These Tips Can Make Your Content Pop

July 26th, by hannahwhiteoak

These Tips Can Make Your Content Pop
Writing content is easy. Anyone can string together words to communicate information about a given subject. However, writing great content is a skill that few writers have.

What Makes a Skilled Writer Stand Out?

Fancy words aren’t the secret to fantastic content. While it’s true that the best writers have large vocabularies, peppering your posts with “axiomatic” and “propitious” isn’t going to make them memorable. It’s also not good grammar -- although that helps.

Instead, what makes your content stand out is an “x factor.” It’s hard to explain precisely what this is, but readers know it when they see it. It’s what drives them to share content with their friends or act on its message.

How can you get a little more “x” into your content? To some extent, it’s something that comes through practice, as you try different approaches and learn what makes your audience tick. However, if you’re looking for a crash course in writing content that “pops,” following these tips is a good way to get started.

Who Are You Talking To?

Before you write a single word, identify your audience. It pays to be as precise as possible in this step. Perhaps your blog’s audience is small businesses, but that doesn’t mean every post you write has to have a generic business owner as its intended audience. Try reaching out to tightly defined groups, such as restaurant owners, florists, or plumbers. By targeting your message at particular people, you can create content that resonates deeply with those individuals.

Take an Original Angle

Some of the best content takes two ideas and ties them together in an original way. Let’s say you want to create content around the keyword “recycling.” You could create a blog post about how to recycle different types of plastic, but it’s not exactly going to set the world on fire. There are already plenty of blogs offering this kind of basic, albeit useful, advice.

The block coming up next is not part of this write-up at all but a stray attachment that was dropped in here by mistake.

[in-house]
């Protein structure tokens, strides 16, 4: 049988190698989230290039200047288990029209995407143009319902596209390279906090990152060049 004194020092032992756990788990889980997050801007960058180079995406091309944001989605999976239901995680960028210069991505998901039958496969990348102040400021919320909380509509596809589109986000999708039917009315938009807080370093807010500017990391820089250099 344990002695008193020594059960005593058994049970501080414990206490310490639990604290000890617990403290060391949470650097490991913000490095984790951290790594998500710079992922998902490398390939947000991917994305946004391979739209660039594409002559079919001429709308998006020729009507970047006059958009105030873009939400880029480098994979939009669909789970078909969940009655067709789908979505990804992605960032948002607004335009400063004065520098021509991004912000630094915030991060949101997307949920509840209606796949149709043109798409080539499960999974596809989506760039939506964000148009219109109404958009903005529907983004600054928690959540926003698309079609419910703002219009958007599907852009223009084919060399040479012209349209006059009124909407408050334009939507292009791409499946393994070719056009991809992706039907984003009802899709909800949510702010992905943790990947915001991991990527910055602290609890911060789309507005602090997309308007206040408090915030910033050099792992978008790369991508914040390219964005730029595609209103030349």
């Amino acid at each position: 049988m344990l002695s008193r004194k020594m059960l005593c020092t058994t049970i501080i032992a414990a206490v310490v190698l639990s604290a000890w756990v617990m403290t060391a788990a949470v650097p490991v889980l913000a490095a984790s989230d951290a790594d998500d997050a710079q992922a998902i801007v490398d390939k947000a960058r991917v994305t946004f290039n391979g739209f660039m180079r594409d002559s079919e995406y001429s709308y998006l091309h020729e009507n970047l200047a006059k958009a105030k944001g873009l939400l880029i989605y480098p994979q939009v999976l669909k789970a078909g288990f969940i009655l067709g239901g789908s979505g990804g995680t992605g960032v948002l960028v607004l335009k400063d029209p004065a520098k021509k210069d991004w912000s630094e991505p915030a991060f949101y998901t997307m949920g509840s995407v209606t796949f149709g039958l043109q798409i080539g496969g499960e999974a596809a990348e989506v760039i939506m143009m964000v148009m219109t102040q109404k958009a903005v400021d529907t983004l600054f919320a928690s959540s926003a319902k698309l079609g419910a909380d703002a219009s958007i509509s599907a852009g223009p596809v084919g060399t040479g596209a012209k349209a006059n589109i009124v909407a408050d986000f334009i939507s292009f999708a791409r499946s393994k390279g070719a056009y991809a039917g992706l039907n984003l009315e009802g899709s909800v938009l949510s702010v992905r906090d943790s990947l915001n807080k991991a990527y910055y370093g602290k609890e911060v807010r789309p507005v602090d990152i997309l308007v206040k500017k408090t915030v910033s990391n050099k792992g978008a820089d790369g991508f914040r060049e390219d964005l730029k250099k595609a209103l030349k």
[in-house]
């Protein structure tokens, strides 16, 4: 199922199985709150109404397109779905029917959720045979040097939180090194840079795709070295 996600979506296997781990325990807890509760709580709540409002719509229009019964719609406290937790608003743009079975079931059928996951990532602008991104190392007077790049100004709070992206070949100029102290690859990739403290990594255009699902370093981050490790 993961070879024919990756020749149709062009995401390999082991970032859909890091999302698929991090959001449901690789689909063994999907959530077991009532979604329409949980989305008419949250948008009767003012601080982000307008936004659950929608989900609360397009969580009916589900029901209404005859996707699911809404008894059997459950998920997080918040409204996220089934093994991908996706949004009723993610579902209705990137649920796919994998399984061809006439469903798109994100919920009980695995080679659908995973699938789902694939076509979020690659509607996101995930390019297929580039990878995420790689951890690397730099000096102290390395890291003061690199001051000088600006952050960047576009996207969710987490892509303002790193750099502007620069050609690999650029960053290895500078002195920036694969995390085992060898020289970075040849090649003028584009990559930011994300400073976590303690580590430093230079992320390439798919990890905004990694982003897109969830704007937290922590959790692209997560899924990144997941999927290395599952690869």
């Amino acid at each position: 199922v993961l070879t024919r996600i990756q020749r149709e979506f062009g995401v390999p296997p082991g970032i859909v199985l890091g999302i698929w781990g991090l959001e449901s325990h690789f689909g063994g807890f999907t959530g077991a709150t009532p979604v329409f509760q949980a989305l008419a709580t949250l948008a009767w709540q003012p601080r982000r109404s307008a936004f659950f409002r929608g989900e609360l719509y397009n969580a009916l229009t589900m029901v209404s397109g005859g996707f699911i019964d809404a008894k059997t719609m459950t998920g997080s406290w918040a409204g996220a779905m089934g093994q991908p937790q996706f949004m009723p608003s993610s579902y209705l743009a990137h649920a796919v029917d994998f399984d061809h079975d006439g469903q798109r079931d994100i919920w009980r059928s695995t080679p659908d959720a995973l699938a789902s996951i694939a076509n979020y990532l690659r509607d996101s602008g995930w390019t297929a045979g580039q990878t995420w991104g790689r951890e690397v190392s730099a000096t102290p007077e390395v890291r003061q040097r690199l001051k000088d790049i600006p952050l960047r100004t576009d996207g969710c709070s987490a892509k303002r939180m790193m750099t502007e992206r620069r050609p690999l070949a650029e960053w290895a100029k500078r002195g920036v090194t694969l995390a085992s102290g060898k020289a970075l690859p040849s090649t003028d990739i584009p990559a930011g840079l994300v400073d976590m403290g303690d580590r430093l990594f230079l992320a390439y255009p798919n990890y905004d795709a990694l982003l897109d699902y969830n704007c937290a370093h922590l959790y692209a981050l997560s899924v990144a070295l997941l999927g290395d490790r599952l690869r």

Let’s take a different approach. Once you have your keyword, take a break. Watch the news. Join your colleagues at the (virtual) water cooler to find out what they’re talking about this week. Perhaps you’ll hear a story that you can entwine with your keyword idea to create a truly original post. For example, if the Olympics are coming up, you could write about how recycled materials were used in the construction of the venues. You can still slip in a message about recycling household plastics, but this post is much more likely to leave a lasting impression on the reader than a simple “how to” article.


Hook Them With Your Headline

A great article deserves a great headline. When your content pops up in readers’ news feeds, the headline is what makes them scroll on by -- or click through and start reading.

Good headlines create questions in the reader’s mind. Some are formulated as questions (e.g. “What’s Holding Back Electric Car Sales?”), while others are statements that pique readers’ interest but deliberately don’t reveal the message of the article (e.g. “This Two-Minute Exercise Could Save Your Life”). The idea is to make readers curious to hear what you have to say.

Follow Through

Outstanding content begins with an original idea. However, having the idea isn’t enough. You still need to devote time to creating a post that is easy and enjoyable to read. Once your first draft is complete, go back and eliminate filler. Replace wordy phrases like “in order to” or “owing to the fact that” with the simpler “to” and “because”. Eliminate cliches.


If you want your readers to take a message away from your post, this is the place to spell it out. Let’s end with this advice for writers:

Identify your audience. Find a fresh angle. Keep it simple.